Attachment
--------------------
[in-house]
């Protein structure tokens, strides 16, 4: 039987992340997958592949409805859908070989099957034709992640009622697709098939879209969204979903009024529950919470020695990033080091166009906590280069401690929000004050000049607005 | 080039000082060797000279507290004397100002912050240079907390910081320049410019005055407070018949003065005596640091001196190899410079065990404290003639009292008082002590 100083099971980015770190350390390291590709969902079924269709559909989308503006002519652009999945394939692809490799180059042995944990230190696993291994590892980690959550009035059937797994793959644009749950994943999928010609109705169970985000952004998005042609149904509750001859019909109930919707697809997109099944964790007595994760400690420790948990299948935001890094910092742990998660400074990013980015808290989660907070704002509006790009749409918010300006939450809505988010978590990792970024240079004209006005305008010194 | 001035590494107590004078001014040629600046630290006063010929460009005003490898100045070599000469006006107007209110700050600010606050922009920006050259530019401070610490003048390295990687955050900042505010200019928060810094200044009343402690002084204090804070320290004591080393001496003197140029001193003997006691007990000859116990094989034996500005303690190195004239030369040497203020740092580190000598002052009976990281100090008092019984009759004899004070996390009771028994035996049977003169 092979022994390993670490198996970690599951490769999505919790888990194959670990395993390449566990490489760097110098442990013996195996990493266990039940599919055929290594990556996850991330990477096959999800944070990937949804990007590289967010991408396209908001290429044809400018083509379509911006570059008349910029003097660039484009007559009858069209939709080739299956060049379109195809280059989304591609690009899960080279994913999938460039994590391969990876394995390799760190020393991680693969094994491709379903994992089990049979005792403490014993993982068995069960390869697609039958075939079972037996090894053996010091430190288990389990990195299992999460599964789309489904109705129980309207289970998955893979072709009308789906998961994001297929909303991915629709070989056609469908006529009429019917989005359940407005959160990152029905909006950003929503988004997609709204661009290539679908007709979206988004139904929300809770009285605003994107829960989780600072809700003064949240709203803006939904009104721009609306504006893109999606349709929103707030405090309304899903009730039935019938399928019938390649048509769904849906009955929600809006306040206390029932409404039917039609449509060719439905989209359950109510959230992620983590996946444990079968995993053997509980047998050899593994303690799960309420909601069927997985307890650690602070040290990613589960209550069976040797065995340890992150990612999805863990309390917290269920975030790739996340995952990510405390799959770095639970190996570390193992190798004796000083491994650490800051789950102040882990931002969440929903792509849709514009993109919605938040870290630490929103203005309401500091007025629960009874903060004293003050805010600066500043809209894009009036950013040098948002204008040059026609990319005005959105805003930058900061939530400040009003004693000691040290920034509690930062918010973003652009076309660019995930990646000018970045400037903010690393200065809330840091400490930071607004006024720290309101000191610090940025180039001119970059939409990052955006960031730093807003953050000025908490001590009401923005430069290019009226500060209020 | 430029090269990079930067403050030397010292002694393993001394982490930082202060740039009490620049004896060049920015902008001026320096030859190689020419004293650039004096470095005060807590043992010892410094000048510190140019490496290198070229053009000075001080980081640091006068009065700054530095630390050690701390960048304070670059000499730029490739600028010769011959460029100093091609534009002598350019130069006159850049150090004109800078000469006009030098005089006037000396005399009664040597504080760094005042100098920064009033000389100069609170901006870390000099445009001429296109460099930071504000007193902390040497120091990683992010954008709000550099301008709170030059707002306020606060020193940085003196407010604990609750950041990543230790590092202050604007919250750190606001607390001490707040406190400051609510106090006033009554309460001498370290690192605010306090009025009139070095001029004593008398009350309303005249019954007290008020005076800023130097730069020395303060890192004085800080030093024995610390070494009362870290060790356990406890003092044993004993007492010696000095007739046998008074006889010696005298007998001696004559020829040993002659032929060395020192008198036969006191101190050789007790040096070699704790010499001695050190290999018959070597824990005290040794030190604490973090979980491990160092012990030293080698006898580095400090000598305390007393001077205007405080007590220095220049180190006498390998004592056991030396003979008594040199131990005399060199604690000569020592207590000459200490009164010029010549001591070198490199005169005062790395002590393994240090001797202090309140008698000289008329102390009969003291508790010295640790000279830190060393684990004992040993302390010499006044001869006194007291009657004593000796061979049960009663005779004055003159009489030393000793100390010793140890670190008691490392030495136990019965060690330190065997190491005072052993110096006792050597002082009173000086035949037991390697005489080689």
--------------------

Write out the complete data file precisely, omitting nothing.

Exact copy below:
[in-house]
């Protein structure tokens, strides 16, 4: 039987992340997958592949409805859908070989099957034709992640009622697709098939879209969204979903009024529950919470020695990033080091166009906590280069401690929000004050000049607005 | 080039000082060797000279507290004397100002912050240079907390910081320049410019005055407070018949003065005596640091001196190899410079065990404290003639009292008082002590 100083099971980015770190350390390291590709969902079924269709559909989308503006002519652009999945394939692809490799180059042995944990230190696993291994590892980690959550009035059937797994793959644009749950994943999928010609109705169970985000952004998005042609149904509750001859019909109930919707697809997109099944964790007595994760400690420790948990299948935001890094910092742990998660400074990013980015808290989660907070704002509006790009749409918010300006939450809505988010978590990792970024240079004209006005305008010194 | 001035590494107590004078001014040629600046630290006063010929460009005003490898100045070599000469006006107007209110700050600010606050922009920006050259530019401070610490003048390295990687955050900042505010200019928060810094200044009343402690002084204090804070320290004591080393001496003197140029001193003997006691007990000859116990094989034996500005303690190195004239030369040497203020740092580190000598002052009976990281100090008092019984009759004899004070996390009771028994035996049977003169 092979022994390993670490198996970690599951490769999505919790888990194959670990395993390449566990490489760097110098442990013996195996990493266990039940599919055929290594990556996850991330990477096959999800944070990937949804990007590289967010991408396209908001290429044809400018083509379509911006570059008349910029003097660039484009007559009858069209939709080739299956060049379109195809280059989304591609690009899960080279994913999938460039994590391969990876394995390799760190020393991680693969094994491709379903994992089990049979005792403490014993993982068995069960390869697609039958075939079972037996090894053996010091430190288990389990990195299992999460599964789309489904109705129980309207289970998955893979072709009308789906998961994001297929909303991915629709070989056609469908006529009429019917989005359940407005959160990152029905909006950003929503988004997609709204661009290539679908007709979206988004139904929300809770009285605003994107829960989780600072809700003064949240709203803006939904009104721009609306504006893109999606349709929103707030405090309304899903009730039935019938399928019938390649048509769904849906009955929600809006306040206390029932409404039917039609449509060719439905989209359950109510959230992620983590996946444990079968995993053997509980047998050899593994303690799960309420909601069927997985307890650690602070040290990613589960209550069976040797065995340890992150990612999805863990309390917290269920975030790739996340995952990510405390799959770095639970190996570390193992190798004796000083491994650490800051789950102040882990931002969440929903792509849709514009993109919605938040870290630490929103203005309401500091007025629960009874903060004293003050805010600066500043809209894009009036950013040098948002204008040059026609990319005005959105805003930058900061939530400040009003004693000691040290920034509690930062918010973003652009076309660019995930990646000018970045400037903010690393200065809330840091400490930071607004006024720290309101000191610090940025180039001119970059939409990052955006960031730093807003953050000025908490001590009401923005430069290019009226500060209020 | 430029090269990079930067403050030397010292002694393993001394982490930082202060740039009490620049004896060049920015902008001026320096030859190689020419004293650039004096470095005060807590043992010892410094000048510190140019490496290198070229053009000075001080980081640091006068009065700054530095630390050690701390960048304070670059000499730029490739600028010769011959460029100093091609534009002598350019130069006159850049150090004109800078000469006009030098005089006037000396005399009664040597504080760094005042100098920064009033000389100069609170901006870390000099445009001429296109460099930071504000007193902390040497120091990683992010954008709000550099301008709170030059707002306020606060020193940085003196407010604990609750950041990543230790590092202050604007919250750190606001607390001490707040406190400051609510106090006033009554309460001498370290690192605010306090009025009139070095001029004593008398009350309303005249019954007290008020005076800023130097730069020395303060890192004085800080030093024995610390070494009362870290060790356990406890003092044993004993007492010696000095007739046998008074006889010696005298007998001696004559020829040993002659032929060395020192008198036969006191101190050789007790040096070699704790010499001695050190290999018959070597824990005290040794030190604490973090979980491990160092012990030293080698006898580095400090000598305390007393001077205007405080007590220095220049180190006498390998004592056991030396003979008594040199131990005399060199604690000569020592207590000459200490009164010029010549001591070198490199005169005062790395002590393994240090001797202090309140008698000289008329102390009969003291508790010295640790000279830190060393684990004992040993302390010499006044001869006194007291009657004593000796061979049960009663005779004055003159009489030393000793100390010793140890670190008691490392030495136990019965060690330190065997190491005072052993110096006792050597002082009173000086035949037991390697005489080689």